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What is coral aquaculture?

What it is, why we do it, and how it’s helping to protect our Reef.

What is coral aquaculture?

Coral aquaculture is the process of raising large numbers of healthy corals in a specialised aquarium by replicating natural coral reproduction and growth.

Once a year, wild corals reproduce en masse. Corals send enormous quantities of eggs and sperm into the water column, where the eggs are fertilised, turn into larvae and settle onto the seafloor.

This process, known as spawning, can be replicated in aquarium settings with adult corals that have been collected from the Reef, or corals that have been raised from ‘birth’ in tanks on land.  

Reef researchers wait for these corals to spawn and then collect and cultivate large numbers of larvae and baby corals in a process known as propagation.  

Coral spawning in the National Sea Simulator. Credit: Carly Randall, AIMS

Coral spawning in the National Sea Simulator. Credit: Carly Randall, AIMS

#How is coral aquaculture used on the Reef?

Aquaculture helps Reef researchers reduce their reliance on ‘one-night-only’ wild spawning events, as well as the time spent underwater observing and monitoring corals.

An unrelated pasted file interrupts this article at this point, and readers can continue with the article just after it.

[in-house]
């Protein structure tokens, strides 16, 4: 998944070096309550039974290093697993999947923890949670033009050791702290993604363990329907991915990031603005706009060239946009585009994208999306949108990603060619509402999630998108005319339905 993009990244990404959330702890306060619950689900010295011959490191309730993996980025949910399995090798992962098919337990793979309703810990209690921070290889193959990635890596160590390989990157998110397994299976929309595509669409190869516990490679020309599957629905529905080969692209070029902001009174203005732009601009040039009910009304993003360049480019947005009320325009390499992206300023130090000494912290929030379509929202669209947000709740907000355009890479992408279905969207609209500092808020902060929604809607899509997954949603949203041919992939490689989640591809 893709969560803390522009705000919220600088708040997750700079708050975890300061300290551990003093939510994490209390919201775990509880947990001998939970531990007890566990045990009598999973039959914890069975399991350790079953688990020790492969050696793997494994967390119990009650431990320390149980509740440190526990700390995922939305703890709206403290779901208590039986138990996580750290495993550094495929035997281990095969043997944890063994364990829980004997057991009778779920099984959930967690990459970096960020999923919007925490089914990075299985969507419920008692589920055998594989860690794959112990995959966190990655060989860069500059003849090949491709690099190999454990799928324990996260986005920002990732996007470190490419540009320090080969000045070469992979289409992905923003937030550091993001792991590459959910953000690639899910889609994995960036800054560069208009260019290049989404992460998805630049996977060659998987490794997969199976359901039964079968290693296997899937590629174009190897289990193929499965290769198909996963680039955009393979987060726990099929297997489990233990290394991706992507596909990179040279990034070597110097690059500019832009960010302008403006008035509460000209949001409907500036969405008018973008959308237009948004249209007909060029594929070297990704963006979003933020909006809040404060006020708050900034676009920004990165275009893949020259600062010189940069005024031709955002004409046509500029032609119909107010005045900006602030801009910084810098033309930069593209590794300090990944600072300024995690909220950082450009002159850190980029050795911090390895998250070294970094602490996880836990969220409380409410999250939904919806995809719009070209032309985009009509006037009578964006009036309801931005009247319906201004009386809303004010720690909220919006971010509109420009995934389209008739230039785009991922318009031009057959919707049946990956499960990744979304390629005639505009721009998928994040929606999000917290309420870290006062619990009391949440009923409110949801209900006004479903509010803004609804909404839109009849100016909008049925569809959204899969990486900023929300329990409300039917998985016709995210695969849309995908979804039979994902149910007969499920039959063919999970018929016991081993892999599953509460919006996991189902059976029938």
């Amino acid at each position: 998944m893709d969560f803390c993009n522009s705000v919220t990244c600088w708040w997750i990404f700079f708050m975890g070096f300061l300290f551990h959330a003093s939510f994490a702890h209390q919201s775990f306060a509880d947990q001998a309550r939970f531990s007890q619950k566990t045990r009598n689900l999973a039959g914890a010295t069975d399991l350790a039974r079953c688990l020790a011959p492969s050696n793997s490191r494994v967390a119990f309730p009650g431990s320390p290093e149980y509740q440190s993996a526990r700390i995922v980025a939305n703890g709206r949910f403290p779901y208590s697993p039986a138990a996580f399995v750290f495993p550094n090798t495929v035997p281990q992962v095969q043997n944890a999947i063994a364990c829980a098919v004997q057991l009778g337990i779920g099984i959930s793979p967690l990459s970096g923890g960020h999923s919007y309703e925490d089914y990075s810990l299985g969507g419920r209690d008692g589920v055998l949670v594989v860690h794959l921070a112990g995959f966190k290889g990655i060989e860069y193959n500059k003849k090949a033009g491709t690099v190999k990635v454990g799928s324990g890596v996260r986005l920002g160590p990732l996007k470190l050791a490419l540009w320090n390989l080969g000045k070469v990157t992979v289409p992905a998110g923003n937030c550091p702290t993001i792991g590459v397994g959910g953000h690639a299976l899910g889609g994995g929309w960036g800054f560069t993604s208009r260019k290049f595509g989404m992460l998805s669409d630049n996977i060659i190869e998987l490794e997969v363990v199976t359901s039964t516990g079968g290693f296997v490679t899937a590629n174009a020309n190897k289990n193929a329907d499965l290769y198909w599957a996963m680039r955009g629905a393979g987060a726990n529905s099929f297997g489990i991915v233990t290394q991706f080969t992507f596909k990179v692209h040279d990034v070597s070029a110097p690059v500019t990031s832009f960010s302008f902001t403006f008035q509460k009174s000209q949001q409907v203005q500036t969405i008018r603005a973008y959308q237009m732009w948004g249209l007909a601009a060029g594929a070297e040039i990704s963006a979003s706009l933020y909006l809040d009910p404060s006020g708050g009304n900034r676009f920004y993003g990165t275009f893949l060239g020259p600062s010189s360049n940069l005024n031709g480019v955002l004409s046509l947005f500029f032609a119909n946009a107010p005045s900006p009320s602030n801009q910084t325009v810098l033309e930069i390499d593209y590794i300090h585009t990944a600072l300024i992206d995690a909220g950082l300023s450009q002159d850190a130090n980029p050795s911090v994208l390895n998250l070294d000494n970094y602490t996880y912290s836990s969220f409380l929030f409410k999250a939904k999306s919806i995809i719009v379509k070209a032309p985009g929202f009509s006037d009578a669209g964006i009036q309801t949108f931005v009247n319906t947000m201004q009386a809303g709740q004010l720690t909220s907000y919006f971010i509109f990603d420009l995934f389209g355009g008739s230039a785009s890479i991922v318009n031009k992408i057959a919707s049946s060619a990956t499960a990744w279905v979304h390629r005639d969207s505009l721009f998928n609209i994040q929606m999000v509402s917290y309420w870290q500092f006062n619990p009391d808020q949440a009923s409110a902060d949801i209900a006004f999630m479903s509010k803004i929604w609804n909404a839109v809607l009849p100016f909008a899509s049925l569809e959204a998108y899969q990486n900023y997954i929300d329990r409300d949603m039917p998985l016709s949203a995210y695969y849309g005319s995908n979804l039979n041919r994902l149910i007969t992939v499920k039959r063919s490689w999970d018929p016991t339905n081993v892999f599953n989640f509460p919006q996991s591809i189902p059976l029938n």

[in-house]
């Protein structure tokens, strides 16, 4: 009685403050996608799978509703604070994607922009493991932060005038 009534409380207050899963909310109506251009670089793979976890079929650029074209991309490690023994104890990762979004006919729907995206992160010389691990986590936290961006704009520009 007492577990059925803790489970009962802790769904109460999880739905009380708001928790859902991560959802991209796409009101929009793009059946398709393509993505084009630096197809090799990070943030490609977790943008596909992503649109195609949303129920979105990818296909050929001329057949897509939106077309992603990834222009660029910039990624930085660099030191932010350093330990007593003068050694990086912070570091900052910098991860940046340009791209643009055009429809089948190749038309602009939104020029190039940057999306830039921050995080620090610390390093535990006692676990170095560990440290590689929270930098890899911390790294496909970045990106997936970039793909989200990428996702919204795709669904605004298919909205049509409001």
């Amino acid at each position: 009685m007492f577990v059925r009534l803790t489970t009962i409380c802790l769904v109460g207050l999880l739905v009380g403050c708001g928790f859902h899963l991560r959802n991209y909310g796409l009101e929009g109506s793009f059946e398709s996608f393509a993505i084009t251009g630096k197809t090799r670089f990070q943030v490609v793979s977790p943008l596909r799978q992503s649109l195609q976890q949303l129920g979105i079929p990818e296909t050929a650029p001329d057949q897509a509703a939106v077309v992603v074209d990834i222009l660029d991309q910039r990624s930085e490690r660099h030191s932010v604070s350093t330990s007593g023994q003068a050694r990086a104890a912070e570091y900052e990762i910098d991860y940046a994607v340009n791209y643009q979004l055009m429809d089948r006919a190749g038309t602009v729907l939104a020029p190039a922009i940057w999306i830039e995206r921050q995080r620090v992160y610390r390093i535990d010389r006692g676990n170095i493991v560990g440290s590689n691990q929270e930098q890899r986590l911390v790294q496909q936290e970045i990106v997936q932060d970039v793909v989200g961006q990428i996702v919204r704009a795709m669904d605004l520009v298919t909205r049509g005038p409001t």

By propagating corals in aquaculture, we can control conditions and thereby fast-track our understanding of factors that impact coral survival and growth, and how to help corals better cope with increased seawater temperatures.

Researchers use larval and juvenile corals in experiments to improve our understanding of how to increase their temperature tolerance, the influence of special probiotic diets and which conditions encourage coral larvae to settle and grow on the Reef.

Scientists are also experimenting with ways to increase the number of heat-tolerant corals on the Reef, by first settling them onto devices designed to enhance their survival and growth in the wild, then transporting them onto the Reef.

By perfecting and scaling up these aquaculture techniques, we can increase the number of ‘captive-born’ heat-tolerant young corals, for potential release onto large areas of degraded reefs in the future.  

Ecologist Dr Carly Randall, AIMS, with a specially designed device to settle and grow coral.

Ecologist Dr Carly Randall, AIMS, with a specially designed device to settle and grow coral.

#Why is this important?

Climate change is the biggest threat to the future of the Great Barrier Reef and coral reefs around the world. Ocean temperatures are continuing to rise and corals are struggling to recover and adapt fast enough to survive, so boosting coral resilience in the face of climate change stress is necessary.

Coral aquaculture has the capacity to help with this by increasing the numbers of healthy, heat-tolerant corals on the Reef, but it’s still in the early stages of development.  

That’s why investing in coral aquaculture research and development, as part of the Reef Restoration and Adaptation Program, is so important. The program is the world’s largest effort to help a significant ecosystem survive climate change, with aquaculture research being led by the Australian Institute of Marine Science at their specially designed facility, the National Sea Simulator in Townsville.